|LETTER TO THE EDITOR - OBSERVATION LETTER
|Year : 2019 | Volume
| Issue : 6 | Page : 629-632
Dermoscopic findings of Spitz nevus on acral volar skin
Sara Estefania Montenegro Jaramillo1, Gwanghyun Jo1, Claudia Christin Darmawan1, Cheol Lee2, Je-Ho Mun1
1 Department of Dermatology, Seoul National University College of Medicine; Institute of Human–Environment Interface Biology, Seoul National University, Seoul, South Korea
2 Department of Pathology, Seoul National University College of Medicine, Seoul National University, Seoul, South Korea
|Date of Web Publication||11-Oct-2019|
Dr. Je-Ho Mun
Department of Dermatology, Seoul National University College of Medicine, 101 Daehak-Ro, Jongno-Gu, Seoul 110-744
Source of Support: None, Conflict of Interest: None
|How to cite this article:|
Montenegro Jaramillo SE, Jo G, Darmawan CC, Lee C, Mun JH. Dermoscopic findings of Spitz nevus on acral volar skin. Indian J Dermatol Venereol Leprol 2019;85:629-32
|How to cite this URL:|
Montenegro Jaramillo SE, Jo G, Darmawan CC, Lee C, Mun JH. Dermoscopic findings of Spitz nevus on acral volar skin. Indian J Dermatol Venereol Leprol [serial online] 2019 [cited 2021 Jan 20];85:629-32. Available from: https://www.ijdvl.com/text.asp?2019/85/6/629/268288
Spitz nevus is a benign melanocytic neoplasm usually affecting children and young adults. It can appear as a reddish-pink or brownish-black lesion, predominantly distributed on the face, neck, or lower extremities while acral location is rare. Dermoscopy is a useful tool in the differential diagnosis of acral melanocytic tumors. However, data regarding their dermoscopic features on the acral volar skin is scarce. We report two cases of acral Spitz nevus on the glabrous skin, with dermoscopic and histopathologic findings.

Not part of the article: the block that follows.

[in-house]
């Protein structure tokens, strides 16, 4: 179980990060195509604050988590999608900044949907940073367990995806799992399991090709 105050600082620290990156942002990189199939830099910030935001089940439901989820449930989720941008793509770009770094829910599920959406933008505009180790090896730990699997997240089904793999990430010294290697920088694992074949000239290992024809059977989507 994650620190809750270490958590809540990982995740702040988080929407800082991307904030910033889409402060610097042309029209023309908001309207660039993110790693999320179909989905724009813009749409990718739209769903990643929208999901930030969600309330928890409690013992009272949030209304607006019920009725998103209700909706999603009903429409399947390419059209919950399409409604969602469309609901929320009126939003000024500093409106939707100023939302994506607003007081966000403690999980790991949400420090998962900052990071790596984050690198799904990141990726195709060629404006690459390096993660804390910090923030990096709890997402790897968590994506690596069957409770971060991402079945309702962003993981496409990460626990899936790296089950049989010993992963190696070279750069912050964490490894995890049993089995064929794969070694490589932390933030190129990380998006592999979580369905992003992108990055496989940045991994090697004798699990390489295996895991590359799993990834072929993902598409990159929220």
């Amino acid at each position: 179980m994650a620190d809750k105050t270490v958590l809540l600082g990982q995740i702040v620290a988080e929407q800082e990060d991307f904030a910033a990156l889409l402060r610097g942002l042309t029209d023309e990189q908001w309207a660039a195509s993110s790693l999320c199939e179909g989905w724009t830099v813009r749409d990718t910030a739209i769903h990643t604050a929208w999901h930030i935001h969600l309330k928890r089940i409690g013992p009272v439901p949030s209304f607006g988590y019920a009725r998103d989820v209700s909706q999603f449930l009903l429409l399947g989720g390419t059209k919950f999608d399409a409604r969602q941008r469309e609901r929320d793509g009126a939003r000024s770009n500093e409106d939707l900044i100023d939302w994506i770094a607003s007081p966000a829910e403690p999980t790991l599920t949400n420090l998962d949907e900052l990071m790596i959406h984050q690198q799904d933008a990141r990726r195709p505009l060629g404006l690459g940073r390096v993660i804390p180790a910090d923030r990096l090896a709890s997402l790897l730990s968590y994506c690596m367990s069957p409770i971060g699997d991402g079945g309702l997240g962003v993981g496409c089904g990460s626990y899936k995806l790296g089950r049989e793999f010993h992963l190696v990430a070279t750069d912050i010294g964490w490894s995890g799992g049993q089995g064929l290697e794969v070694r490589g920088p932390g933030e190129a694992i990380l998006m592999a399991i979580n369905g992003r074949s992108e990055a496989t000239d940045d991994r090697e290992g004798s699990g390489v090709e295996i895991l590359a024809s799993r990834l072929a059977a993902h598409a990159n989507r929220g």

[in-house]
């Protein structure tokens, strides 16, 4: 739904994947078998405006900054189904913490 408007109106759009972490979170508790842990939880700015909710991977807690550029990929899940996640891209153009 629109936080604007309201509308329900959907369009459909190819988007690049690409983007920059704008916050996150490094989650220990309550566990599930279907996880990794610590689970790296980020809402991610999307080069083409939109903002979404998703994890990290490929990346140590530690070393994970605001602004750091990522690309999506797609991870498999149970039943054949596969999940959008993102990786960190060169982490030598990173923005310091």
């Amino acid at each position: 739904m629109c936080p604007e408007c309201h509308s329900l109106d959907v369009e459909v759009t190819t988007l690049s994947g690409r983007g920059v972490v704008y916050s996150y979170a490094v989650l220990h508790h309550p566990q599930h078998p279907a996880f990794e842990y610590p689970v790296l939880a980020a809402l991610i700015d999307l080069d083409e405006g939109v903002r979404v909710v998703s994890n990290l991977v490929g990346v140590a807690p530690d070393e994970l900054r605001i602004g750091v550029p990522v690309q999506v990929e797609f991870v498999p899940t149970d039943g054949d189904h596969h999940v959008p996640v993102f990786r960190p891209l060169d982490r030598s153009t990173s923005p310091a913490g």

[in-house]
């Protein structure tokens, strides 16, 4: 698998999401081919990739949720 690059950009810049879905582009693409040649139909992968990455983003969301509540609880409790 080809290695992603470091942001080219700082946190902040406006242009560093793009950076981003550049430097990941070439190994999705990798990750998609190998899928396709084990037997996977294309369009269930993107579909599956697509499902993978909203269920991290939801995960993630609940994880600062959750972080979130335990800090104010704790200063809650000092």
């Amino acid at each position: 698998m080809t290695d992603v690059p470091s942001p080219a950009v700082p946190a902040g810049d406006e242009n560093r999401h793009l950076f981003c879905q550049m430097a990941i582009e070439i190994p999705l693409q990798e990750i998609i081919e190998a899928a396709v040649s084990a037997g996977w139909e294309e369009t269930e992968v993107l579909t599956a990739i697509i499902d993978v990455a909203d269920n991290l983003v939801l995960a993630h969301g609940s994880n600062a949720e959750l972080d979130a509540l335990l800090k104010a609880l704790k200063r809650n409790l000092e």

A 23-year-old woman was referred to our department with a pigmented lesion on her right palm since last 5 years. Physical examination revealed a dark brown macule sized about 3 × 2 mm. [Figure 1]a. Dermoscopy using contact polarized mode without fluid interface (DL3 equipment; 3Gen, San Juan Capistrano, CA, USA) revealed a furrow pattern (yellow arrows) with peripheral projections (red arrow) [Figure 1]b. Histopathologic examination demonstrated a symmetric and well-circumscribed lesion composed of melanocytic nests. Several vertically-oriented junctional nests composed of large, heavily melanised spindled and epithelioid melanocytes with abundant cytoplasm were observed on higher magnification. Artificial clefts were conspicuous between the nests and epidermal cells. [Figure 1]c and [Figure 1]d. Immunohistochemical tests showed positive staining for Melan A (MART-1) and a low Ki-67 proliferation index. Based on the clinical and histopathologic findings, a diagnosis of acral Spitz nevus was made.
A 23-year-old man was referred to us with a 13 × 14 mm sized pigmented patch on the plantar surface on the second toe for the last 18 months [Figure 2]a, showing atypical melanocytic features on skin biopsy. Dermoscopic evaluation with polarized mode showed heavy central pigmentation with a scarred area due to a previous biopsy. In the margins, a parallel furrow pattern (yellow arrows) with peripheral streaks (red arrows) was detected [Figure 2]b. We excised the lesion with 3-mm free margins and repaired it with a bilobed flap. Histopathologic analysis revealed junctional melanocytic proliferation along with elongated dermal rete ridges. Under high magnification, heavily pigmented epithelioid and spindled melanocytes containing vesicular nuclei were observed to form nests. Clefting was detected around them; however, mitotic figures were absent [Figure 2]c and [Figure 2]d. We diagnosed acral spitz nevus, based on these findings.